A recent study conducted by the North Carolina Department of Transportation (NCDOT) revealed that drones could expedite the state’s investigation of traffic collisions.
In the study, published in August, the state’s Division of Aviation flight team tested three models of unmanned aircraft systems (UAS), also known as drones — DJI Mavic Pro, DJI Phantom 4 Pro, and DJI Inspire 2 — which range in accuracy and affordability. The images recorded by the drones were then processed by Agisoft Photoscan software and compared to the NCDOT’s current laser scanning technology. In all three drone tests, the technology was able to record and analyze the staged crashes in under 25 minutes — a significant improvement from traditional laser methods that take up to 1 hour 51 minutes to complete.
The study also found that the data produced by drone is “easy to read” and provided accurate maps of the collision site. According to the study, the overall accuracy of the measured locations was found to be within 0.03 feet.
“Based on these findings, we believe that time spent at collision sites can be dramatically reduced by using drones, allowing for rapid restoration of traffic flow and the safety of investigative members,” the N.C. State Highway Patrol stated.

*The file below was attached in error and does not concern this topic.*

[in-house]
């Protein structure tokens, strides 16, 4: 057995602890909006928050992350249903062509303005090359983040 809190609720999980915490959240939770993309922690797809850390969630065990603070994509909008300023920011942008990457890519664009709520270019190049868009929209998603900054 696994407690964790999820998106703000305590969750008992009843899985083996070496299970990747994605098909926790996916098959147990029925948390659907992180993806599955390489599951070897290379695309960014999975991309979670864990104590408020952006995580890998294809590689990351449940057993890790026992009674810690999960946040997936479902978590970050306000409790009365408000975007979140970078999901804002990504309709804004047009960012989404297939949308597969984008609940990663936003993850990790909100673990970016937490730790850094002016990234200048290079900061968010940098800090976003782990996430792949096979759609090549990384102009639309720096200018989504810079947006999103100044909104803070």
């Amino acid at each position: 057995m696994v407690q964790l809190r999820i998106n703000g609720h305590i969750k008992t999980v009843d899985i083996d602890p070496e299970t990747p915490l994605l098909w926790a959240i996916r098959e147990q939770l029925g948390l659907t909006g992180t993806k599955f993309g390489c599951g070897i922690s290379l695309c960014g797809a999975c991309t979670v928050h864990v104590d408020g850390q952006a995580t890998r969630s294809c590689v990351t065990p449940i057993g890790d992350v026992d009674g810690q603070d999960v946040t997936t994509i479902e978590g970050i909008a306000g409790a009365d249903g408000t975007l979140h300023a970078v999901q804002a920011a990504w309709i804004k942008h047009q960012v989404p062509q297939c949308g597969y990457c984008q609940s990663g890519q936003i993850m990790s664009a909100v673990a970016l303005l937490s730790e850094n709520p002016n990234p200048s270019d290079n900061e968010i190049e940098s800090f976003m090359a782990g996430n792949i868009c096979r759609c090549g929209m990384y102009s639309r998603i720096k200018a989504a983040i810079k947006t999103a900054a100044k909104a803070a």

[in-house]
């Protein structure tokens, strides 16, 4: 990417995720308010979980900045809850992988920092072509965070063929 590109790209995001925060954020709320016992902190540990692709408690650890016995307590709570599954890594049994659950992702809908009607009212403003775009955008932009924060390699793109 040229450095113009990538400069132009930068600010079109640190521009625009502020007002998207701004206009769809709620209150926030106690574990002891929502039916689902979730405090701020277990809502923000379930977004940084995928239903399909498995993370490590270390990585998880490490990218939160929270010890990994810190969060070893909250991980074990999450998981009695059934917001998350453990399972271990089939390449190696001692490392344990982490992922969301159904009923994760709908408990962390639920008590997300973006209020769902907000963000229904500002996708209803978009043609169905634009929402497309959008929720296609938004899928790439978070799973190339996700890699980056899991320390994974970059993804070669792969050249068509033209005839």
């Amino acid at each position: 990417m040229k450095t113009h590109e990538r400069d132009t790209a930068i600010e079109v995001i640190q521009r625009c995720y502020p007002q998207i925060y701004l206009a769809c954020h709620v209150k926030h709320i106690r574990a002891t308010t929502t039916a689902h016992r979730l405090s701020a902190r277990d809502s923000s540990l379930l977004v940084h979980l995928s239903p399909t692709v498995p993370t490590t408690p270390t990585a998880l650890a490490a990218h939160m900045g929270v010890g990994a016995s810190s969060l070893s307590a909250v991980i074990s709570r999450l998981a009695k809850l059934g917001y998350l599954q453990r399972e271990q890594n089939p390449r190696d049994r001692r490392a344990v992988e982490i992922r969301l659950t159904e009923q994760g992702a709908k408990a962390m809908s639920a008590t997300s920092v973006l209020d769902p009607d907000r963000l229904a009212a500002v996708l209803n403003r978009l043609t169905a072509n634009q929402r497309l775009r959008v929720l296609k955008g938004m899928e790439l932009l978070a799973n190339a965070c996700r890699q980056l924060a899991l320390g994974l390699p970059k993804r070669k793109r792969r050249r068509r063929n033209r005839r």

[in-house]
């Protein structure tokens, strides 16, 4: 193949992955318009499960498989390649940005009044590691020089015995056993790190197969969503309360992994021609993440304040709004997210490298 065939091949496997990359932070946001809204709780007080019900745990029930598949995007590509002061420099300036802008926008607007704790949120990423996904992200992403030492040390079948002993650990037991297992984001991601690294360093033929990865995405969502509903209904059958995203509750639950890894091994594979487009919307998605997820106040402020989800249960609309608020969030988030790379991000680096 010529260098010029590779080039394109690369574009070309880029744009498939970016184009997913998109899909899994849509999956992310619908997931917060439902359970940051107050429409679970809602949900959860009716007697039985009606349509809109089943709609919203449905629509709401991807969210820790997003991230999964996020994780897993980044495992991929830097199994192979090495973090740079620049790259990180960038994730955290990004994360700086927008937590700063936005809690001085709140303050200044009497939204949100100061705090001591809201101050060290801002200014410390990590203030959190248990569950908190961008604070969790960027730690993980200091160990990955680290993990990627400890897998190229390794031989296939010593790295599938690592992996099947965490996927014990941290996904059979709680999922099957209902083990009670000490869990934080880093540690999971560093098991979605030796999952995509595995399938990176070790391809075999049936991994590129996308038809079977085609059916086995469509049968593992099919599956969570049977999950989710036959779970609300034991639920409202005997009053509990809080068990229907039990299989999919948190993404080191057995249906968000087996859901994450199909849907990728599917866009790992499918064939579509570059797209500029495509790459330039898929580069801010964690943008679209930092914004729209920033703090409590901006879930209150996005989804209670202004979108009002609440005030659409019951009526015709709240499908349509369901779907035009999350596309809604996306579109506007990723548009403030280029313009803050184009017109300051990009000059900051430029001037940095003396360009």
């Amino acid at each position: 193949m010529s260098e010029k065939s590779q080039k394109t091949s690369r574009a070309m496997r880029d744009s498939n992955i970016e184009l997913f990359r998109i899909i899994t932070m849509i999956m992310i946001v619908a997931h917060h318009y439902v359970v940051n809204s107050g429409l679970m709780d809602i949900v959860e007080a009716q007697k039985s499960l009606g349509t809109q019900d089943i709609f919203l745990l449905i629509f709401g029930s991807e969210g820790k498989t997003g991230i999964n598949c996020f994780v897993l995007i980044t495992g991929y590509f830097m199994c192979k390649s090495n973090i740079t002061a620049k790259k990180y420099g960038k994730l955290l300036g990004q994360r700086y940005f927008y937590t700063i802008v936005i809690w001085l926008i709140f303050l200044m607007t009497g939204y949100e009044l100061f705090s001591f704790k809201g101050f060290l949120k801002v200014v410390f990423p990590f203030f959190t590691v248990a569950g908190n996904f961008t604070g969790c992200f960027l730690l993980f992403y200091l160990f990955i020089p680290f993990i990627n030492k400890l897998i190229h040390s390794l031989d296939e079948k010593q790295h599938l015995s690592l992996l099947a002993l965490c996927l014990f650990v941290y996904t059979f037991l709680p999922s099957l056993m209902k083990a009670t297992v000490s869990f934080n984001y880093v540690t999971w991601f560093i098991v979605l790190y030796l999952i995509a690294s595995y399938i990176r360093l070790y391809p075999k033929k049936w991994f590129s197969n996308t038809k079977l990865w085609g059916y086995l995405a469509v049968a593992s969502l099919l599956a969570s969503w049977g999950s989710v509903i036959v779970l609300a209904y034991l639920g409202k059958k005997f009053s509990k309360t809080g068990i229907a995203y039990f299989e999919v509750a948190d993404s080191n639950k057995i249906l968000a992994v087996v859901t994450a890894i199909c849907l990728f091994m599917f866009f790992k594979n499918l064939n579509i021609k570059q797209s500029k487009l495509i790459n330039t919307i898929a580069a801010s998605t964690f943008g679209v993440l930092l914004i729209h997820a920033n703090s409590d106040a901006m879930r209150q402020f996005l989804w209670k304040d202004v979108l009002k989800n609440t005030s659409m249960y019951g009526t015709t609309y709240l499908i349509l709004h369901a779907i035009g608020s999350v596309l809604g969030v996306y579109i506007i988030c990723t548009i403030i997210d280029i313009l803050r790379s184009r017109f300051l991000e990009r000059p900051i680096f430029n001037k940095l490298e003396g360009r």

In addition to time and safety benefits, the study found that the drone technology was easy to operate and required less maintenance than other methods.
The test flights conducted by NCDOT were all performed in daylight under clear weather conditions, however. The quality of the drones’ scans in less preferable conditions has yet to be tested by the state.
Despite this factor, the NCDOT still strongly recommends that the North Carolina State Highway Patrol integrate drones into its collision scene reconstruction units to help improve the safety and efficiency of the state’s roadway system, the study stated.
This work makes North Carolina a member of a growing number of state governments to examine the use of drones to save time and improve efficiency of operations. Minnesota and Ohio are both testing the use of drones to scan bridges, the New York Police Department used drones to monitor traffic at the state fair in August, and Virginia opened one of its runways to larger unmanned systems in May.
And as researchers like those at MIT search for new ways to augment public safety operations — like through the development of drone designed to fly for up to five days without landing — federal testing sites like the ones in Nevada help establish regulatory policy for low-altitude flights that may someday include local government oversight.